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Sullivan says Putin's moves show Russia is "struggling badly" in Ukraine

Sullivan: Russia "struggling badly" in Ukraine
Sullivan says Putin's moves show Russia is "struggling badly" in Ukraine 07:25

Washington — White House national security adviser Jake Sullivan said Sunday that Russian President Vladimir Putin's recent call-up of reservists into the military and referenda being carried out in occupied regions of Ukraine do not signal growing strength, but rather that the Russians are "struggling badly" in their ongoing war.

"What Putin has done is not exactly a sign of strength or confidence, frankly, it's a sign that they're struggling badly on the Russian side," Sullivan said in an interview with "Face the Nation." "And we're going to help the Ukrainians be able to take advantage of the gains they've made, and to continue to push back against the Russian forces that are brutally occupying portions of their country."

Putin announced a partial mobilization of his military reserves last week, a move that has prompted protests in Moscow and an exodus from Russia of fighting-age men fleeing to avoid being conscripted. The mobilization by Putin came two days before people in Russian-occupied regions of Ukraine began voting on whether to become part of Russia, a process that has been condemned by the White House and U.S. allies.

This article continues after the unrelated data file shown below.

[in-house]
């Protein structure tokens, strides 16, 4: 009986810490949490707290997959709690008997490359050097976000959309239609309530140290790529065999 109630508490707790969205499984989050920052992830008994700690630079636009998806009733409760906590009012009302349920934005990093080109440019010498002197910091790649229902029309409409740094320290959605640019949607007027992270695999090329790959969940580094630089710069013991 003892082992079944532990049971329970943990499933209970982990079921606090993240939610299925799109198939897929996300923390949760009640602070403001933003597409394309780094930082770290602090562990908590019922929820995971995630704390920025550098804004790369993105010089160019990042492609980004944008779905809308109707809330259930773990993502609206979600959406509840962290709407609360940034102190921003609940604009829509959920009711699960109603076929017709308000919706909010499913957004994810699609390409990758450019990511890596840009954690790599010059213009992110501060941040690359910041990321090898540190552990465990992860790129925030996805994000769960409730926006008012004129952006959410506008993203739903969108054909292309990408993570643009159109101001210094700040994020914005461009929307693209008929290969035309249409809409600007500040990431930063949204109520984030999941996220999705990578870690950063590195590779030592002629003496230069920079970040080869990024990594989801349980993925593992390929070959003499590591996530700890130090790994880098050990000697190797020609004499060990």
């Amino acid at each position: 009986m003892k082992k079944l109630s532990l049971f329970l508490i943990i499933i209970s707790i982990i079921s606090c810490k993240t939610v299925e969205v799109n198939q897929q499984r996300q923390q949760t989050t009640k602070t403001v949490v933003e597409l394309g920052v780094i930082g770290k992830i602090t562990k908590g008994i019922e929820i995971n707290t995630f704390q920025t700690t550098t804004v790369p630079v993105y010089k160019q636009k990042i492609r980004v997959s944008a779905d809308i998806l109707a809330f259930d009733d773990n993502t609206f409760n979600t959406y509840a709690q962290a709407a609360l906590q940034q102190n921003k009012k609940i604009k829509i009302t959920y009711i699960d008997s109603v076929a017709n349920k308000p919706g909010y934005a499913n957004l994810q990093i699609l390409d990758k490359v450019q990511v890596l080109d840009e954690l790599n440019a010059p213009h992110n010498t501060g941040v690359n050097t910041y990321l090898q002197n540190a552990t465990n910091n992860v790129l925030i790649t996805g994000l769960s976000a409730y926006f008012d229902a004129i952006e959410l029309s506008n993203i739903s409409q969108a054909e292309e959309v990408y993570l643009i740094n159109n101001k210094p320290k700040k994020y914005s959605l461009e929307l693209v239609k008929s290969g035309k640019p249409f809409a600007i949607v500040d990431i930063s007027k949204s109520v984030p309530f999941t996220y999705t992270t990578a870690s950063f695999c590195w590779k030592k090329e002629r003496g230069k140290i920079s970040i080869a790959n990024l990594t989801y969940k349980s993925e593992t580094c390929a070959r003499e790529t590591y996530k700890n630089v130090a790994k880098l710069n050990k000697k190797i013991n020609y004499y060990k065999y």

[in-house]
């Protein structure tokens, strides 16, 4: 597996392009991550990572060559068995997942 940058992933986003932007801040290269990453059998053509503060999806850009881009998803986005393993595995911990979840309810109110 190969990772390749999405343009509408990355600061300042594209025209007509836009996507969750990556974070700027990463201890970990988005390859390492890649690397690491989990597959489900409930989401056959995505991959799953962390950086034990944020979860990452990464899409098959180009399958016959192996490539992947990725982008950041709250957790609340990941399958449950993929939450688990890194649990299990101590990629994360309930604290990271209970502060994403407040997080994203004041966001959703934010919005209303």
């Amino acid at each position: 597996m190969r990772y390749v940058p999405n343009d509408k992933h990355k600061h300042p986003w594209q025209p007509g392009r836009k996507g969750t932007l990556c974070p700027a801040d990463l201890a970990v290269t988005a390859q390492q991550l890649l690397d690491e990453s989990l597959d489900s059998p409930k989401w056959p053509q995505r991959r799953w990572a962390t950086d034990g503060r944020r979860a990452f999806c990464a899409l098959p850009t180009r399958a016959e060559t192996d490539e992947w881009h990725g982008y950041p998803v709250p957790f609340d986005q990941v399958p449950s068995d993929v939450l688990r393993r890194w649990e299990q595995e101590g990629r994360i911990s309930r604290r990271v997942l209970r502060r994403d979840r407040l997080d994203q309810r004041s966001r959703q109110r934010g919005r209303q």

Sullivan said neither Putin's call-up nor the "sham" referendums will stop the U.S. from providing Ukraine with the "necessary means and technologies" needed for the country to defend itself from Russia in the ongoing war. 

"I think what we are seeing are signs of unbelievable struggle among the Russians," he said. "You've got low morale, where the soldiers don't want to fight. And who can blame them because they want no part of Putin's war of conquest in their neighboring country. You've got Russia having depleted its stores of precision-guided munitions. You've got Russia disorganized and losing territory, to a capable Ukrainian force. And you've got a huge amount of infighting among the Russian military leadership, and now the blame game has started to include these replacements."

Sullivan said that while Russia is "struggling," it "remains a dangerous foe and capable of great brutality," as demonstrated by mass graves found in Izium, a city in northeastern Ukraine.

"We continue to take that threat seriously," he said.

Sullivan also pledged Ukraine will get more artillery, air defenses systems and tanks, and noted the U.S. has provided Ukraine with more than $15 billion in weapons and facilitated the transfer of tanks from NATO allies.

"We continue to see our obligation being providing Ukraine all that it needs to be able to effectively defend itself and defend its country and defend its freedom," Sullivan said. "That's what we're intent on doing. And we are not taking our eye off the ball."

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